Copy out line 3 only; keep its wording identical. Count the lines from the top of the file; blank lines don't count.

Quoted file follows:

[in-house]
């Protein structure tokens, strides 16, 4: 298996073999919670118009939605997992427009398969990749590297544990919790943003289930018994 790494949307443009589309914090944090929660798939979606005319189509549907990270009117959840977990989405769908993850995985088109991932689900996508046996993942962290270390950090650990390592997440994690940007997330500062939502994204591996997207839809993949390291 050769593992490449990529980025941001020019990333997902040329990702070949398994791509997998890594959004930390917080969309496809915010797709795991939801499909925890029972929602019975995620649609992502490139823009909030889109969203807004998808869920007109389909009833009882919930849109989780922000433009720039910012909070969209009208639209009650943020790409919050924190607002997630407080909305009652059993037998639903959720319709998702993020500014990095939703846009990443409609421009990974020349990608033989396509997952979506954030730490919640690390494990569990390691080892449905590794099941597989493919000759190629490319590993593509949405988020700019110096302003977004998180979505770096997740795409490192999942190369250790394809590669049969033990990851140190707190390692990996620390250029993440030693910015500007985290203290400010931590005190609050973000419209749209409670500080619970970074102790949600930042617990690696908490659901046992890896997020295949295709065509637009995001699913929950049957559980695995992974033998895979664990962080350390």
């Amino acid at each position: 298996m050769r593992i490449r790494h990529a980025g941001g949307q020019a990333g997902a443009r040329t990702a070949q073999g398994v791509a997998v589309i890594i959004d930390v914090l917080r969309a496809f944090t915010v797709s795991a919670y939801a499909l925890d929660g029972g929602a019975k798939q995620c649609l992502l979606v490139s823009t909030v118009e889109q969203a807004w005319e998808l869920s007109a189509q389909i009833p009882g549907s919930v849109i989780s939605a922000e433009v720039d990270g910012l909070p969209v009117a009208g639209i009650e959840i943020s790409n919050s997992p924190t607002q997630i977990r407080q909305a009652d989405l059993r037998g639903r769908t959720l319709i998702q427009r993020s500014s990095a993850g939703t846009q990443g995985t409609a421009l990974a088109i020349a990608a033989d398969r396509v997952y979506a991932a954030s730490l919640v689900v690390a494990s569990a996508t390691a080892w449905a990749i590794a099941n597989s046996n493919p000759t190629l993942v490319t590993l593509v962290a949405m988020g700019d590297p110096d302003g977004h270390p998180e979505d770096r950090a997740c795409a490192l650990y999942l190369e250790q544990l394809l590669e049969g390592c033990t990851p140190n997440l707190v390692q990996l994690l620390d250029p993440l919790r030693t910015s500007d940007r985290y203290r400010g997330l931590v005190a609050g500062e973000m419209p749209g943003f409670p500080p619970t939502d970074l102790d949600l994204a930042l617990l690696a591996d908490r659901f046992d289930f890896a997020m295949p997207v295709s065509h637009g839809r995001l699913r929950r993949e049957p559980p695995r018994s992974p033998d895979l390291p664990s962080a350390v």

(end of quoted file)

């Amino acid at each position: 298996m050769r593992i490449r790494h990529a980025g941001g949307q020019a990333g997902a443009r040329t990702a070949q073999g398994v791509a997998v589309i890594i959004d930390v914090l917080r969309a496809f944090t915010v797709s795991a919670y939801a499909l925890d929660g029972g929602a019975k798939q995620c649609l992502l979606v490139s823009t909030v118009e889109q969203a807004w005319e998808l869920s007109a189509q389909i009833p009882g549907s919930v849109i989780s939605a922000e433009v720039d990270g910012l909070p969209v009117a009208g639209i009650e959840i943020s790409n919050s997992p924190t607002q997630i977990r407080q909305a009652d989405l059993r037998g639903r769908t959720l319709i998702q427009r993020s500014s990095a993850g939703t846009q990443g995985t409609a421009l990974a088109i020349a990608a033989d398969r396509v997952y979506a991932a954030s730490l919640v689900v690390a494990s569990a996508t390691a080892w449905a990749i590794a099941n597989s046996n493919p000759t190629l993942v490319t590993l593509v962290a949405m988020g700019d590297p110096d302003g977004h270390p998180e979505d770096r950090a997740c795409a490192l650990y999942l190369e250790q544990l394809l590669e049969g390592c033990t990851p140190n997440l707190v390692q990996l994690l620390d250029p993440l919790r030693t910015s500007d940007r985290y203290r400010g997330l931590v005190a609050g500062e973000m419209p749209g943003f409670p500080p619970t939502d970074l102790d949600l994204a930042l617990l690696a591996d908490r659901f046992d289930f890896a997020m295949p997207v295709s065509h637009g839809r995001l699913r929950r993949e049957p559980p695995r018994s992974p033998d895979l390291p664990s962080a350390v």